the oven, or like a busy swarm of ants taking the spoil of the granary
to their forest haunt. Everywhere there is a confused jumble of sounds.
The plash of water, the clank of machinery, the creaking of wheels, the
roaring of the furnaces, mingle with the shouts, cries, and yells of
the excited coolies; the vituperations of the drivers as some terrified
or obstinate bullock plunges madly about; the objurgations of the
'mates' as some lazy fellow eases his stroke in the beating vats; the
cracking of whips as the bullocks tear round the circle where the
Persian wheel creaks and rumbles in the damp, dilapidated wheel-house;
the-dripping buckets revolving clumsily on the drum, the arriving and
departing carts; the clang of the anvil, as the blacksmith and his men
hammer away at some huge screw which has been bent; the hurrying crowds
of cartmen and loaders with their burdens of fresh green plant or
dripping refuse; - form such a medley of sights and sounds as I have
never seen equalled in any other industry.

The planter has to be here, there, and everywhere. He sends carts to
this village or to that, according as the crop ripens. Coolies must be
counted and paid daily. The stubble must be ploughed to give the plant
a start for the second growth whenever the weather will admit of it.
Reports have to be sent to the agents and owners. The boiling must be
narrowly watched, as also the beating and the straining. He has a large
staff of native assistants, but if his _mahye_ is to be successful, his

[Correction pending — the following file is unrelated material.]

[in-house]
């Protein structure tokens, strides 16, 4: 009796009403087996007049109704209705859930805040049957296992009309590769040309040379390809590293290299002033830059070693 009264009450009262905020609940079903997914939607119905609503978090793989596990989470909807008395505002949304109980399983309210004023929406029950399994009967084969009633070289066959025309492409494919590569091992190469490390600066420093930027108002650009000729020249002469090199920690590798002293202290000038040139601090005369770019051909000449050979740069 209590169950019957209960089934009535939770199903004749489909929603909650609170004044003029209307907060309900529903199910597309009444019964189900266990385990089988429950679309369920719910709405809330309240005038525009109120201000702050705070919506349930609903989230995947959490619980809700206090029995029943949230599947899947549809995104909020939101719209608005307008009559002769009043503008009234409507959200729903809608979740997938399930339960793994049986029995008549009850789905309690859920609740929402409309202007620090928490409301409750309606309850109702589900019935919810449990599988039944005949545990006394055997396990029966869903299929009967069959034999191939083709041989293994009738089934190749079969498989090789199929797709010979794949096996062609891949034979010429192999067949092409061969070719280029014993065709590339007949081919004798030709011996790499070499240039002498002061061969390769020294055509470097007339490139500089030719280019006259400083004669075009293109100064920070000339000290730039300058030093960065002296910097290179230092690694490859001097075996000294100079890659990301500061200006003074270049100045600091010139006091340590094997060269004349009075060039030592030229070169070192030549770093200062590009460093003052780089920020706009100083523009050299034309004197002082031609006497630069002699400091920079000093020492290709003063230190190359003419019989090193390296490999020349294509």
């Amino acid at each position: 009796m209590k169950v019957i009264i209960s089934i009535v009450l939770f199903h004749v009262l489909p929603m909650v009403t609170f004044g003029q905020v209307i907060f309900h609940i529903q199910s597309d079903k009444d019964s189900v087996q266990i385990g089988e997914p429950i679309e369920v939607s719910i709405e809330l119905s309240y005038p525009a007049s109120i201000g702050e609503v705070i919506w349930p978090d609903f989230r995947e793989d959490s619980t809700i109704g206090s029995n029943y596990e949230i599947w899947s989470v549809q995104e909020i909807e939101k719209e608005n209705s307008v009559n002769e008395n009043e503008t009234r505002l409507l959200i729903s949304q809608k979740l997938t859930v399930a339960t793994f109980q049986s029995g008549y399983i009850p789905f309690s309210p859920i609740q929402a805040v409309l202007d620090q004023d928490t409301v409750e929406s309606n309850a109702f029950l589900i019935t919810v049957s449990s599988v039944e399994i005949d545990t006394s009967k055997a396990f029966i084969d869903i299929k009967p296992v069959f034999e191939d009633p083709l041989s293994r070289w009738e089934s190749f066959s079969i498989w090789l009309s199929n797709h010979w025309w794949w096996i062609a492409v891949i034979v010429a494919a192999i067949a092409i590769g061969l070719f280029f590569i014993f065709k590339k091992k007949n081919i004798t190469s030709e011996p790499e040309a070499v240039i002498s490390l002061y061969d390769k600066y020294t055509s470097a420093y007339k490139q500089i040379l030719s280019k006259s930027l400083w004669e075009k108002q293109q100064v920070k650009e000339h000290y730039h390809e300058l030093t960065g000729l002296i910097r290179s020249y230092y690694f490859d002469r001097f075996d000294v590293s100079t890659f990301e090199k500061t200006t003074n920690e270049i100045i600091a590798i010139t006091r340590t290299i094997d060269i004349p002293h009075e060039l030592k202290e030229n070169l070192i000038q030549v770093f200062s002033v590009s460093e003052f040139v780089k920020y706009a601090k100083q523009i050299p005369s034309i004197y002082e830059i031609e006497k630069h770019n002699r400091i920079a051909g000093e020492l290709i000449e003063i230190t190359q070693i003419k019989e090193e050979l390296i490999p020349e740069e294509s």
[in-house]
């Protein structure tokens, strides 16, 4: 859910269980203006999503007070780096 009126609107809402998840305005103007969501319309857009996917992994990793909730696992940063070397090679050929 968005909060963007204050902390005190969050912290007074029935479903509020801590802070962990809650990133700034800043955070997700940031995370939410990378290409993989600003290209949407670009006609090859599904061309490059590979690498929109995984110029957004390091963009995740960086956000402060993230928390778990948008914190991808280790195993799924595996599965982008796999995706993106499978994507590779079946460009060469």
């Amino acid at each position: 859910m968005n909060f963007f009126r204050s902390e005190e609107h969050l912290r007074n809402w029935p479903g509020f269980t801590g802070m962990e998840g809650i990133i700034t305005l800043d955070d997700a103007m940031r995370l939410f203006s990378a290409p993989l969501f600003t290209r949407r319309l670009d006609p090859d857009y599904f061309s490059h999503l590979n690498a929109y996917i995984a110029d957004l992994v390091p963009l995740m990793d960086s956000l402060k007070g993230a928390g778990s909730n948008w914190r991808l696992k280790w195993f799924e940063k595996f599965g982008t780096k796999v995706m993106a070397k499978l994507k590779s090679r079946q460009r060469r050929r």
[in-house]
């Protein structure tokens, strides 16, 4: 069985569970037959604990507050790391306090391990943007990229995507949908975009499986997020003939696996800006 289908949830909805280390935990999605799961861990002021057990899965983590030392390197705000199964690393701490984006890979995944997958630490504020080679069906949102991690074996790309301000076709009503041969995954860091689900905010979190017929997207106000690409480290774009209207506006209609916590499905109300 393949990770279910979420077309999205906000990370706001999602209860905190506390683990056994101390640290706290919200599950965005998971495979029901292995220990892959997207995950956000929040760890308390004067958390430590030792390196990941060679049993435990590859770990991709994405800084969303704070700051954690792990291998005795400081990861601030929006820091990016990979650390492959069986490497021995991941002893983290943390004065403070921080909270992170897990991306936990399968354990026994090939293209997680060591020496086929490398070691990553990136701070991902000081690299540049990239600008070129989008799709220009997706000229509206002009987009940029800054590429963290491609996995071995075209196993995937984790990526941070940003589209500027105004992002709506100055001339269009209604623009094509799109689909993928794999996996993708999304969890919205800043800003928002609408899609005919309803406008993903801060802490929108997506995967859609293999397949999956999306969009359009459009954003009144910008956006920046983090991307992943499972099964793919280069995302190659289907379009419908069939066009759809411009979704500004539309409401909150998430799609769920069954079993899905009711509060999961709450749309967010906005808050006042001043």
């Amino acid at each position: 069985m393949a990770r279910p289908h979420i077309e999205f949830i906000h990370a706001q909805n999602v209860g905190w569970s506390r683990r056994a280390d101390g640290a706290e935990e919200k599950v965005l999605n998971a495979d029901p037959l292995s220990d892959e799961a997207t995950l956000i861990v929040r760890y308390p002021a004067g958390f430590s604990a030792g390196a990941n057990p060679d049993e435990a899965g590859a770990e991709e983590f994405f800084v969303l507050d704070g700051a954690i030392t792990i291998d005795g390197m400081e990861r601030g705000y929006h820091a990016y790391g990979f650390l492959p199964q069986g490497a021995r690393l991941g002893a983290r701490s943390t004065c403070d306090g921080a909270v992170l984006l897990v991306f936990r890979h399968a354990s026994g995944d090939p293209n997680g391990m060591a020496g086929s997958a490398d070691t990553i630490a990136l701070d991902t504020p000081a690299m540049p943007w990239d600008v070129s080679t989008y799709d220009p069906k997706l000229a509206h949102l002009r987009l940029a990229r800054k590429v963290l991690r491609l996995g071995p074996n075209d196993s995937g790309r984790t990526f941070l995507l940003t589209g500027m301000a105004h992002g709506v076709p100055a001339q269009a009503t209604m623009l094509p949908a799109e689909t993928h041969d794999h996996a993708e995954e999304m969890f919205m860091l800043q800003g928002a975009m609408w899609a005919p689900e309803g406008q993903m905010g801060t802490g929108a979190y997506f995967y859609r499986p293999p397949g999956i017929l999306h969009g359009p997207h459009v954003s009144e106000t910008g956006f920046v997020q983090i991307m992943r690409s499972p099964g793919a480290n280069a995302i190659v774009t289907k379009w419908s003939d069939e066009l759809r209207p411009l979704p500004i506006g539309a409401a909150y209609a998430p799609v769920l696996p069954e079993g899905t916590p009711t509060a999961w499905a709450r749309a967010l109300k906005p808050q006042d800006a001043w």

eye must be over all. It is an anxious time, but the constant work is
grateful, and when the produce is good, and everything working
smoothly, it is perhaps the most enjoyable time of the whole year. Is
it nothing to see the crop, on which so much care has been expended,
which you have watched day by day through all the vicissitudes of the
season, through drought, and flood, and blight; is it nothing to see it
safely harvested, and your shelves filling day by day with fine sound
cakes, the representatives of wealth, that will fill your pockets with
commission, and build up your name as a careful and painstaking
planter?

'What's your produce?' is now the first query at this season, when
planters meet. Calculations are made daily, nay hourly, to see how much
is being got per beegah, or how much per vat. The presses are calculated
to weigh so much. Some days you will get a press a vat, some days it
will mount up to two presses a vat, and at other times it will recede
to half a press a vat, or even less. Cold wet weather reduces the
produce. Warm sunny weather will send it up again. Short stunted plant
from poor lands will often reduce your average per acre, to be again
sent up as fresh, hardy, leafy plant comes in from some favourite